A West Seattle hairdresser said Ian Stawicki, the man who shot and killed five people in Seattle May 30, stopped in her shop after the killings and calmly asked for a haircut and beard trim, the online West Seattle Herald reported Tuesday.
Stawicki later shot and killed himself that day as police were approaching him on a street in West Seattle.
Earlier in the day, Stawicki had walked into Café Racer in north Seattle and, when refused service, opened fire with two .45 caliber handguns. He killed four people in the café, then shot and killed a woman for her SUV near downtown Seattle and drove to West Seattle, where he abandoned the SUV.
The West Seattle Herald said the hairdresser, who would only speak on the condition of anonymity, recalled how Stawicki appeared outside her California Avenue SW salon that day, carrying a blueberry plant he had just purchased at West Seattle Nursery. She let him in, unaware at the time who he was.
"He said it was his daughter's birthday," the hairdresser told the online community newspaper. “He said, 'I need to get a trim and make it look good for my daughter'.”
She asked about the blueberry plant, and Stawicki told her it was for his daughter. “My daughter can watch this grow as she grows up,” he said.
Stawicki had no children.
"At first he sat down and said he wanted to take his beard off, and I said, 'Are you sure? and then he said, 'Cut it the way a woman would like.' And he said it a couple of times so I said, 'OK' and I trimmed it and cleaned it up. He said, 'I'm a fisherman and the people on the boat don't do a good job' -- so zip, zip and I was done."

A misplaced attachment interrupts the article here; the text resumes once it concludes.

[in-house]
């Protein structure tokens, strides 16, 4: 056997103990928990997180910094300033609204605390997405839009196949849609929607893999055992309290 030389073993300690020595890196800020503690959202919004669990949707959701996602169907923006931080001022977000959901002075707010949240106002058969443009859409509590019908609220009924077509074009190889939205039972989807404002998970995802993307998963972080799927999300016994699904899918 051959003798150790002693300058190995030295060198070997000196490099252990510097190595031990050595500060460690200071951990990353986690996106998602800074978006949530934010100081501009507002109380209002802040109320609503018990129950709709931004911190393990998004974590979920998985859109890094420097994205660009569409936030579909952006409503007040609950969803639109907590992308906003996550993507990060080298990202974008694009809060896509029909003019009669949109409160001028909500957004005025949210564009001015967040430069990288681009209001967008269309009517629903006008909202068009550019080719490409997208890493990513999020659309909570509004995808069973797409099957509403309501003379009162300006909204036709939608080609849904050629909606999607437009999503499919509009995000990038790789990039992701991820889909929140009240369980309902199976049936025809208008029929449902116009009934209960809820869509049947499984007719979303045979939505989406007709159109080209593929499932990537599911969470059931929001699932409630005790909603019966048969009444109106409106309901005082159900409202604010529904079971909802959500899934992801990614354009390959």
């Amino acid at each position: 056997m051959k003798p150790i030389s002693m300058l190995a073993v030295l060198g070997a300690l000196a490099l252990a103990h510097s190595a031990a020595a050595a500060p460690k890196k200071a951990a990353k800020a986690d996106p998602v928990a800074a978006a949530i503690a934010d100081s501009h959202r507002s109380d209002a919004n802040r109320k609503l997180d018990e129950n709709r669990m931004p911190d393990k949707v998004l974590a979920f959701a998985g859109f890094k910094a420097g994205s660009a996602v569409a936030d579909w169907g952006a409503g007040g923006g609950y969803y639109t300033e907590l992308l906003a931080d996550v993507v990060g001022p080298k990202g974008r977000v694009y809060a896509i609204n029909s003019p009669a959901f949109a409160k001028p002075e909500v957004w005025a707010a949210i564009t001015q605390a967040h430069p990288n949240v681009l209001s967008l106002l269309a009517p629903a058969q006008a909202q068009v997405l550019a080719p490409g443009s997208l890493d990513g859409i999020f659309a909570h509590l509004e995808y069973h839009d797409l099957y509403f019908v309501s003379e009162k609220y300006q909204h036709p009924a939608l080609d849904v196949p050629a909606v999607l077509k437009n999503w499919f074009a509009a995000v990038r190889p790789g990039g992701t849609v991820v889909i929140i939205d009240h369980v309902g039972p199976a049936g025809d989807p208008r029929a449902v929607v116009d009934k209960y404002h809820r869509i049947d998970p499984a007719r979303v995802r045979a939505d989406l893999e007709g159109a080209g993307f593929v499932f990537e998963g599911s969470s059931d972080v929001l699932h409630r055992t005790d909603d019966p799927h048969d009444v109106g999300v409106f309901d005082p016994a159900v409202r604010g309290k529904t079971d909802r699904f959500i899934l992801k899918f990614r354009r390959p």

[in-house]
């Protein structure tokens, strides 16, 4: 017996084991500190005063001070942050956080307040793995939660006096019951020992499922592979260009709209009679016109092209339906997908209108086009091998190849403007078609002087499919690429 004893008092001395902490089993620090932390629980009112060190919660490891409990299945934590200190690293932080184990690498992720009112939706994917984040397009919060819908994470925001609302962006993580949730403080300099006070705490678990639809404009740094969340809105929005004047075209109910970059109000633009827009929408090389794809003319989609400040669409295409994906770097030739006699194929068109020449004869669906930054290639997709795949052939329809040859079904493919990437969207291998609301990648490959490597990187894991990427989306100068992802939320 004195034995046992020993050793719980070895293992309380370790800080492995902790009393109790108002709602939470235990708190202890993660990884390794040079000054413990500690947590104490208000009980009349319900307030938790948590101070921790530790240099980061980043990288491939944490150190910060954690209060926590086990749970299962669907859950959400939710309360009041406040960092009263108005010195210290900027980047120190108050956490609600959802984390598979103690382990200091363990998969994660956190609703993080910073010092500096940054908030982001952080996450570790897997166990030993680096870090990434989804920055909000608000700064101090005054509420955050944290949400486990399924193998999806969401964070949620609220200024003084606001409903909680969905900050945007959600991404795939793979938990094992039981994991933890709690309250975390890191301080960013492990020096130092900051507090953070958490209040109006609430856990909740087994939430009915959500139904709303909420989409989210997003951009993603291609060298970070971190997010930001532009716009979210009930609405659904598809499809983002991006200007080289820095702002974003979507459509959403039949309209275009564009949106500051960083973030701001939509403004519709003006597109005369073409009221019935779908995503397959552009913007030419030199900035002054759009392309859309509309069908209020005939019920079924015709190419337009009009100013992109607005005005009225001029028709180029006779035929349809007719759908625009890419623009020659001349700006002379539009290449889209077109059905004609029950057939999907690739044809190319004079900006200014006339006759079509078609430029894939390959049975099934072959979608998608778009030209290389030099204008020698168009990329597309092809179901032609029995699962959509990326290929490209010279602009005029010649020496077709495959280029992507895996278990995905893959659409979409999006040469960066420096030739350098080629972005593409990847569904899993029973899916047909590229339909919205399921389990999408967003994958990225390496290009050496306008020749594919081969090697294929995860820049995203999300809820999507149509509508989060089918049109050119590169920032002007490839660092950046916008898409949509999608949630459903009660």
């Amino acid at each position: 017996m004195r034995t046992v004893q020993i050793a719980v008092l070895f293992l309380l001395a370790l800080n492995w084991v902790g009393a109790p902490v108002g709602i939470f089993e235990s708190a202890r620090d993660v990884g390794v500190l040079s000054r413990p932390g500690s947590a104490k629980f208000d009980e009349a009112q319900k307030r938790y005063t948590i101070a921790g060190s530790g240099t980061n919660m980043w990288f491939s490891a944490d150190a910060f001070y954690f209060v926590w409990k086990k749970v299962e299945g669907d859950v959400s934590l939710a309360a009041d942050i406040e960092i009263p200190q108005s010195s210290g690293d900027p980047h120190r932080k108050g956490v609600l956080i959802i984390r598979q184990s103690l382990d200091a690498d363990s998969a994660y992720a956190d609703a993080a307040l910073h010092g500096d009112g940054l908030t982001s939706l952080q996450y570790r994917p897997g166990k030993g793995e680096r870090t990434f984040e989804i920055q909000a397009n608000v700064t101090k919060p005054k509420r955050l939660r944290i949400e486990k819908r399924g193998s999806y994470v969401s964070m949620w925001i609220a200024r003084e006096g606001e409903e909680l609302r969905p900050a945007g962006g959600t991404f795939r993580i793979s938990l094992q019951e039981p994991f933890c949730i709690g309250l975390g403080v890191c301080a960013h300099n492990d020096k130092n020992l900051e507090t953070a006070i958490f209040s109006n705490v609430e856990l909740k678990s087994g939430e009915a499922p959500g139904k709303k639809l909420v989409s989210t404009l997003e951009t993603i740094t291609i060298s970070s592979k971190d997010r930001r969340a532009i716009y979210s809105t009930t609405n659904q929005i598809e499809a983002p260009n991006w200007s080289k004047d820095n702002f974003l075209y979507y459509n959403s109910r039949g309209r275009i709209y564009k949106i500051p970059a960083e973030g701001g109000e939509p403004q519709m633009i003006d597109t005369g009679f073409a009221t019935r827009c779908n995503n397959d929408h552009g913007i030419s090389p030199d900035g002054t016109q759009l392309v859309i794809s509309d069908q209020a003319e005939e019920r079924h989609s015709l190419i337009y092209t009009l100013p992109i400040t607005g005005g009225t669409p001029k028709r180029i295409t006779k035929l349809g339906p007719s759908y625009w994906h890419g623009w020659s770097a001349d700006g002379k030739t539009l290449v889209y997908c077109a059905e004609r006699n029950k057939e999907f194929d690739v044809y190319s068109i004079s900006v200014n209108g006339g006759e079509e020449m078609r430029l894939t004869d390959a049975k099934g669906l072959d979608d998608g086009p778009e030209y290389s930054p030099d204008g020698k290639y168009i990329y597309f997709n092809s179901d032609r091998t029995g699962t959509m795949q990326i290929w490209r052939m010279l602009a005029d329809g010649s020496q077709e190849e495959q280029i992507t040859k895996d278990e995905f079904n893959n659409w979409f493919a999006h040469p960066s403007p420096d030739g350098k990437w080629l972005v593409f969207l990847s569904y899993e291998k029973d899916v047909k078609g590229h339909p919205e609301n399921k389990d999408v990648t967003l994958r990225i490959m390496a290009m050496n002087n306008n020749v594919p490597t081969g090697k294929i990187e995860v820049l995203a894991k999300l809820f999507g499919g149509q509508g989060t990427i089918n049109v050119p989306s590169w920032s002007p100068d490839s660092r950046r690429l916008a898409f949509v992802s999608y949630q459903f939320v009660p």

The hairdresser said Stawicki appeared "completely calm" and unhurried but, "when he sat down I saw three pieces of blood on his face."
She noticed that Stawicki appeared to have tiny specks of blood in three spots: on his forehead, lips and chin.
"You know guys, they pick pimples and so I didn't even think about it," she said.
The hairdresser said Stawicki was only in the salon for about 15 minutes. He placed a phone call, but said the number he was calling was busy.
“He was just a walk-in customer,” she continued. “He was so calm. He seemed nice to me. I didn't know. If he had acted a little weird I would know."
When Stawicki left, he stepped outside and paused. "It seemed like he wasn't sure which way he was going to go," she said.
West Seattle Nursery employees confirmed that Stawicki purchased the blueberry plant shortly before 2 p.m.
Seattle police have not released their version of his timeline, but it appears the hairdresser may have been his next stop after the plant purchase. At some point that afternoon he dropped the plant and an unsigned thank-you card off on an old teacher’s doorstep while she was at work.
Seattle police have declined to discuss specifics of the case, including Stawicki’s West Seattle whereabouts, until their investigation is complete.
Here is the link to the full West Seattle Herald story.